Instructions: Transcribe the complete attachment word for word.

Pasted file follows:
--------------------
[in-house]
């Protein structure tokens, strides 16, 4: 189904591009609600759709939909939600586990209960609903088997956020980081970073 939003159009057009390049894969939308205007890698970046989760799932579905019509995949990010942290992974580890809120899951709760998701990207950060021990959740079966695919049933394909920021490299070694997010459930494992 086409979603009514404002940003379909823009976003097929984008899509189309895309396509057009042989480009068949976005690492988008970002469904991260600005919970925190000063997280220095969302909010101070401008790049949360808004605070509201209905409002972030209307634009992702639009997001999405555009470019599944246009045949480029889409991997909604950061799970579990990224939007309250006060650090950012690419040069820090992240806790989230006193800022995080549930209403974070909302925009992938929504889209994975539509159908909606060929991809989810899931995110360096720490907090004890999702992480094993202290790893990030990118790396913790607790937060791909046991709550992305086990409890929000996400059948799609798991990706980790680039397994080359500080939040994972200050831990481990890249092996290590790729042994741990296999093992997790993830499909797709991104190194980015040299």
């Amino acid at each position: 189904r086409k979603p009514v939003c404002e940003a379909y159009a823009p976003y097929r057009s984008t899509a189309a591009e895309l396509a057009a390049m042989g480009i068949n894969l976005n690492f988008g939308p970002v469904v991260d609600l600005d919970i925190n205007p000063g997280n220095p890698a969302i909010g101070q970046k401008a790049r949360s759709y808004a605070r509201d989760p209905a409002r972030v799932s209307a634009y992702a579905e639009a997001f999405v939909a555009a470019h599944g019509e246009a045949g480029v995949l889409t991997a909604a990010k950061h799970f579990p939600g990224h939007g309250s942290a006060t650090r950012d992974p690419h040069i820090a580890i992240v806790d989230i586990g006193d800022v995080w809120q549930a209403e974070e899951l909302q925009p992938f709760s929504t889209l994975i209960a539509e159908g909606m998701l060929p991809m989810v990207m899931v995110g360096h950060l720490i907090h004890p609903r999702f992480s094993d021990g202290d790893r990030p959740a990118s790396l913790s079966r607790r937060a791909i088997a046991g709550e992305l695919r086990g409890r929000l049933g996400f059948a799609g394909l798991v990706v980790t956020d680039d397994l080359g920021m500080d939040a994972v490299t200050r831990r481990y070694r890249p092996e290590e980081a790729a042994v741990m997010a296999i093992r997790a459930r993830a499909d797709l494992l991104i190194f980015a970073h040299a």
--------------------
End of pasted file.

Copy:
[in-house]
């Protein structure tokens, strides 16, 4: 189904591009609600759709939909939600586990209960609903088997956020980081970073 939003159009057009390049894969939308205007890698970046989760799932579905019509995949990010942290992974580890809120899951709760998701990207950060021990959740079966695919049933394909920021490299070694997010459930494992 086409979603009514404002940003379909823009976003097929984008899509189309895309396509057009042989480009068949976005690492988008970002469904991260600005919970925190000063997280220095969302909010101070401008790049949360808004605070509201209905409002972030209307634009992702639009997001999405555009470019599944246009045949480029889409991997909604950061799970579990990224939007309250006060650090950012690419040069820090992240806790989230006193800022995080549930209403974070909302925009992938929504889209994975539509159908909606060929991809989810899931995110360096720490907090004890999702992480094993202290790893990030990118790396913790607790937060791909046991709550992305086990409890929000996400059948799609798991990706980790680039397994080359500080939040994972200050831990481990890249092996290590790729042994741990296999093992997790993830499909797709991104190194980015040299």
């Amino acid at each position: 189904r086409k979603p009514v939003c404002e940003a379909y159009a823009p976003y097929r057009s984008t899509a189309a591009e895309l396509a057009a390049m042989g480009i068949n894969l976005n690492f988008g939308p970002v469904v991260d609600l600005d919970i925190n205007p000063g997280n220095p890698a969302i909010g101070q970046k401008a790049r949360s759709y808004a605070r509201d989760p209905a409002r972030v799932s209307a634009y992702a579905e639009a997001f999405v939909a555009a470019h599944g019509e246009a045949g480029v995949l889409t991997a909604a990010k950061h799970f579990p939600g990224h939007g309250s942290a006060t650090r950012d992974p690419h040069i820090a580890i992240v806790d989230i586990g006193d800022v995080w809120q549930a209403e974070e899951l909302q925009p992938f709760s929504t889209l994975i209960a539509e159908g909606m998701l060929p991809m989810v990207m899931v995110g360096h950060l720490i907090h004890p609903r999702f992480s094993d021990g202290d790893r990030p959740a990118s790396l913790s079966r607790r937060a791909i088997a046991g709550e992305l695919r086990g409890r929000l049933g996400f059948a799609g394909l798991v990706v980790t956020d680039d397994l080359g920021m500080d939040a994972v490299t200050r831990r481990y070694r890249p092996e290590e980081a790729a042994v741990m997010a296999i093992r997790a459930r993830a499909d797709l494992l991104i190194f980015a970073h040299a």